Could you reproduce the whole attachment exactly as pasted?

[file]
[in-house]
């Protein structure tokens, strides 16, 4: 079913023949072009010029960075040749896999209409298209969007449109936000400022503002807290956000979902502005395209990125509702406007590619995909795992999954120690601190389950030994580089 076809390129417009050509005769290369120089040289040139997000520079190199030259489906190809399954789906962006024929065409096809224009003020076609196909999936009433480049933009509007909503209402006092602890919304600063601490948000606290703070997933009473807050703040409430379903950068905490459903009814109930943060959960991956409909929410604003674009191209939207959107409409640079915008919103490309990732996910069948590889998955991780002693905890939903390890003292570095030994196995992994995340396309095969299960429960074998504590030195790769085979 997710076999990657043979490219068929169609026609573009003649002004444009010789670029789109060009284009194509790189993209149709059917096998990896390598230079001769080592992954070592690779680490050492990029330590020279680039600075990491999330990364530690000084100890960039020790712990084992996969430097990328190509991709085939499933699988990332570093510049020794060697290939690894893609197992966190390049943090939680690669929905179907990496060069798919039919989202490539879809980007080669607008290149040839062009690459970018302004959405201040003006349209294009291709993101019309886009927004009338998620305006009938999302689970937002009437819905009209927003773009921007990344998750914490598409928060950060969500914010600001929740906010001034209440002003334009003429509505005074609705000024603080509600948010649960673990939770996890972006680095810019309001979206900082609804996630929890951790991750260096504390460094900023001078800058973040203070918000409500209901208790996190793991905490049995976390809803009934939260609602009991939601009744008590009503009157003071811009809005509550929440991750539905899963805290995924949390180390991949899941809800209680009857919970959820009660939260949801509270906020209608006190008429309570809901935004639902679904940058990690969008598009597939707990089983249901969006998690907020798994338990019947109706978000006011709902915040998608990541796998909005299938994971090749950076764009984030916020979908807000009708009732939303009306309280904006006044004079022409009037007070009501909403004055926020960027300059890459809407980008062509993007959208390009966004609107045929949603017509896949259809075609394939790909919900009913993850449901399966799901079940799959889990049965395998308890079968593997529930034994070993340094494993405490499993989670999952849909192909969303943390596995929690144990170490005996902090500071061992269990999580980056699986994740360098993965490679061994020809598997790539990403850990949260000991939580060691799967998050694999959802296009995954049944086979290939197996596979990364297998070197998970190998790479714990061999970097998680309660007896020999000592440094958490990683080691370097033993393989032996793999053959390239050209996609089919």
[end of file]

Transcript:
[in-house]
């Protein structure tokens, strides 16, 4: 079913023949072009010029960075040749896999209409298209969007449109936000400022503002807290956000979902502005395209990125509702406007590619995909795992999954120690601190389950030994580089 076809390129417009050509005769290369120089040289040139997000520079190199030259489906190809399954789906962006024929065409096809224009003020076609196909999936009433480049933009509007909503209402006092602890919304600063601490948000606290703070997933009473807050703040409430379903950068905490459903009814109930943060959960991956409909929410604003674009191209939207959107409409640079915008919103490309990732996910069948590889998955991780002693905890939903390890003292570095030994196995992994995340396309095969299960429960074998504590030195790769085979 997710076999990657043979490219068929169609026609573009003649002004444009010789670029789109060009284009194509790189993209149709059917096998990896390598230079001769080592992954070592690779680490050492990029330590020279680039600075990491999330990364530690000084100890960039020790712990084992996969430097990328190509991709085939499933699988990332570093510049020794060697290939690894893609197992966190390049943090939680690669929905179907990496060069798919039919989202490539879809980007080669607008290149040839062009690459970018302004959405201040003006349209294009291709993101019309886009927004009338998620305006009938999302689970937002009437819905009209927003773009921007990344998750914490598409928060950060969500914010600001929740906010001034209440002003334009003429509505005074609705000024603080509600948010649960673990939770996890972006680095810019309001979206900082609804996630929890951790991750260096504390460094900023001078800058973040203070918000409500209901208790996190793991905490049995976390809803009934939260609602009991939601009744008590009503009157003071811009809005509550929440991750539905899963805290995924949390180390991949899941809800209680009857919970959820009660939260949801509270906020209608006190008429309570809901935004639902679904940058990690969008598009597939707990089983249901969006998690907020798994338990019947109706978000006011709902915040998608990541796998909005299938994971090749950076764009984030916020979908807000009708009732939303009306309280904006006044004079022409009037007070009501909403004055926020960027300059890459809407980008062509993007959208390009966004609107045929949603017509896949259809075609394939790909919900009913993850449901399966799901079940799959889990049965395998308890079968593997529930034994070993340094494993405490499993989670999952849909192909969303943390596995929690144990170490005996902090500071061992269990999580980056699986994740360098993965490679061994020809598997790539990403850990949260000991939580060691799967998050694999959802296009995954049944086979290939197996596979990364297998070197998970190998790479714990061999970097998680309660007896020999000592440094958490990683080691370097033993393989032996793999053959390239050209996609089919």